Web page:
https://www.duolingo.com/DynaWizard

"kēia lā" and "I kēia lā"

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Can someone explain me the differences between "Kēia lā" and "I kēia lā"? Here are some examples that make me really confused:

-He lā ʻōmalumalu kēia lā.

-Pehea ke anilā o Hilo i kēia lā?

-He lā makani kēia lā.

1 month ago

8 Comments


https://www.duolingo.com/Jegge4
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There is no difference.

1 month ago

https://www.duolingo.com/AlanAbonyi
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Just a guess, but in the first and third examples, kēia lã is the subject noun. In the second example, ke anilã is the subject and i kēia lã functions as an adverb.

3 weeks ago

https://www.duolingo.com/JonThysell

Today is a cloudy day.

How is Hilo's weather today? (lit. How is the weather of Hilo on this day?)

Today is a windy day.

1 week ago

https://www.duolingo.com/EduMatOzone
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I think there is no difference. But wait for an expert answer! :)

1 month ago

https://www.duolingo.com/Ezra820160

yea

4 weeks ago

https://www.duolingo.com/jdmcowan
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Putting the i in front of kēia lā turns it into a time stamp. Without the i, it is acting as a noun. I'll use English examples to show you the difference.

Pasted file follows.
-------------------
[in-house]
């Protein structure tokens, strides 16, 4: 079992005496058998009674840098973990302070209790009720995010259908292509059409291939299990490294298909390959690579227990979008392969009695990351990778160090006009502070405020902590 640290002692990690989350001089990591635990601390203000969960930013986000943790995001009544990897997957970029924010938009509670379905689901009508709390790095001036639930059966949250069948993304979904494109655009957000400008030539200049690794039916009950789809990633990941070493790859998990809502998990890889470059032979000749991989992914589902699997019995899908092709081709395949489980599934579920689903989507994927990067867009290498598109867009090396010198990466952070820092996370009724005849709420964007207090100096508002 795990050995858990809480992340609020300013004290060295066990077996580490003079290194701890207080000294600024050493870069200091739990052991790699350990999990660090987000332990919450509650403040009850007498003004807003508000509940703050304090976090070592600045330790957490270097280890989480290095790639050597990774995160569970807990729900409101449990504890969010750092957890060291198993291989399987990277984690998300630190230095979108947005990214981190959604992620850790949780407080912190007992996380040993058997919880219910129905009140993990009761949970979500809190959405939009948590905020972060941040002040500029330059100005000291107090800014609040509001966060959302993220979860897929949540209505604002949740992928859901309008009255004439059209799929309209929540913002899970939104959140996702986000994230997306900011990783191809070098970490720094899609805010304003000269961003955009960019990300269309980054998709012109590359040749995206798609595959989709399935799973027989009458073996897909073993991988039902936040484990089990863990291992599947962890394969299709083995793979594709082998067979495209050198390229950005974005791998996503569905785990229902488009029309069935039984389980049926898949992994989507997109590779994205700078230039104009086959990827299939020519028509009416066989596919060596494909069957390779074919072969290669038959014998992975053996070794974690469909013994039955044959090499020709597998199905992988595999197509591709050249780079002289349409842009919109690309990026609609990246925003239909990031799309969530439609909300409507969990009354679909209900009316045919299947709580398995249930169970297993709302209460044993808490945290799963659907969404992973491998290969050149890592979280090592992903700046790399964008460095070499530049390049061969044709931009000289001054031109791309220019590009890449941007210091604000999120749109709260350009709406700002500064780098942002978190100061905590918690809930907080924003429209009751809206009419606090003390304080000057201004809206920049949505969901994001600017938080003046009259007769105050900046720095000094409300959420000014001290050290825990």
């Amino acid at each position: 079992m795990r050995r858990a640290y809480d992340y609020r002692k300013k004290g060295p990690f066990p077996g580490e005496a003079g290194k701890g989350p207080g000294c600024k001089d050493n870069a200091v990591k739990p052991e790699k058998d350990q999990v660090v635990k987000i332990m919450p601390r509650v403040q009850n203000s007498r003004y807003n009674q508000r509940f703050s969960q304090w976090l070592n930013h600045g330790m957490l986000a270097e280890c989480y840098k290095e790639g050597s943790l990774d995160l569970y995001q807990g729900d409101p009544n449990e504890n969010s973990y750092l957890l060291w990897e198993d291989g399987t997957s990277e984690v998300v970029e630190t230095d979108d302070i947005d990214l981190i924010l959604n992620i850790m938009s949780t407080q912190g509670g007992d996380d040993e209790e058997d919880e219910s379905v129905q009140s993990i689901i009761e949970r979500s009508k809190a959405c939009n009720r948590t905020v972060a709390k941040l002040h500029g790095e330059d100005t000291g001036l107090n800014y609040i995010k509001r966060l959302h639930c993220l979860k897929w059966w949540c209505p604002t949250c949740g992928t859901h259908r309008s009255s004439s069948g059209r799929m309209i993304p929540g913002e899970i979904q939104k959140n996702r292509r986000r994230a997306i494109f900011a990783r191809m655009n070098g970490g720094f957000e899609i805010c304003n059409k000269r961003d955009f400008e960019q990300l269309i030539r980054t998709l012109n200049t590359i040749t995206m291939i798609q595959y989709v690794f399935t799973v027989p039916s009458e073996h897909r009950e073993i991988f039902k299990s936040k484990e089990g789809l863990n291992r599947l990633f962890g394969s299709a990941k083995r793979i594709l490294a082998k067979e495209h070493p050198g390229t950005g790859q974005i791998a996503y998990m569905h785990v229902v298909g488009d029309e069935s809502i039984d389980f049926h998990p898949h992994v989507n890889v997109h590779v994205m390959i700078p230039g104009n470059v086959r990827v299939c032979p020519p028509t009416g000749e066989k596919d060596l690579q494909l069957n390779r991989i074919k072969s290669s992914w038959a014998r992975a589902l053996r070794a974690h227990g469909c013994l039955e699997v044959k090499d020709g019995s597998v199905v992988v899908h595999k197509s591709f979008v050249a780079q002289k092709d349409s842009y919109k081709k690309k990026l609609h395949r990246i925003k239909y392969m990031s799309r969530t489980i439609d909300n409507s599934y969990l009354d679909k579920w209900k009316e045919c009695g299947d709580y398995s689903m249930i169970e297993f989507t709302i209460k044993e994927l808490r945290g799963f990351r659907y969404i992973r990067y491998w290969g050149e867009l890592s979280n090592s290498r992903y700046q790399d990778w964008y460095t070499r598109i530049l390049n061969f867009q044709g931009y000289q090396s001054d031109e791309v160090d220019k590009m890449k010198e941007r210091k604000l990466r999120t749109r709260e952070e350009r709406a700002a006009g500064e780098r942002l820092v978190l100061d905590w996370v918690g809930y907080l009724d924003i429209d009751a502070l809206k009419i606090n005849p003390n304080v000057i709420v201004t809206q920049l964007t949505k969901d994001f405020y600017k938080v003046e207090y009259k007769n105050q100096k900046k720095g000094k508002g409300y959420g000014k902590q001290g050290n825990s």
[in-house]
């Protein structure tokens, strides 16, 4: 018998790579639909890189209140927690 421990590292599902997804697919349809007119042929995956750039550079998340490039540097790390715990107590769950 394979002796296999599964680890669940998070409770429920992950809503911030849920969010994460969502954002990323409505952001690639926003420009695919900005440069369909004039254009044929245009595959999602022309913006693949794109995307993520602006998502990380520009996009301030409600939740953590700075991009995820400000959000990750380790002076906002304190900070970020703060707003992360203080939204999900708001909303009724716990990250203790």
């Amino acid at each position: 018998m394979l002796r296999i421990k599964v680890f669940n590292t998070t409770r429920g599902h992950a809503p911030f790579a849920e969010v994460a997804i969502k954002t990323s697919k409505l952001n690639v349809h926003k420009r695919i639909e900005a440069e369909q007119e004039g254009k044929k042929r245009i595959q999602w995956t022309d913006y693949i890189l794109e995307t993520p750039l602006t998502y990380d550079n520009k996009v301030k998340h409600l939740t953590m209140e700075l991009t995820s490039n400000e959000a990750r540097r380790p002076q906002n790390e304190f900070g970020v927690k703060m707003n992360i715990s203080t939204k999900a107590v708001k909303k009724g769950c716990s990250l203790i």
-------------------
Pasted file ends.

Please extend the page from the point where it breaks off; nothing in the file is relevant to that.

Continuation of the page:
"Today is pretty" is using "today" as a noun. "Today" is the thing that is pretty. It also happens to be referring to the current time period, but grammatically, you are talking about the day, not talking about something happening on the day. In this case you would not use the i before kēia lā in Hawaiian.

"Today, it is pretty" on the other hand is saying that something is pretty and it is happening during the time period of today. "Today" is a time stamp for the sentence, not a part of the sentence itself. We would most likely interpret the "it" to refer to "today" and so really it winds up meaning the same thing. But grammatically today is not part of the sentence, it's a time stamp added to the sentence. So for this you would use i to indicate that it is being pretty "on" today.

5 days ago

https://www.duolingo.com/AlanAbonyi
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So, in other words, when functioning as a noun, you simply use kēia lā. If functioning as an adverb, you use i kēia lā. Thanks!

4 days ago

https://www.duolingo.com/jdmcowan
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I wouldn't quite call it an adverb, but that might be a good way to think of it for people who already understand the implications of those terms.

4 days ago
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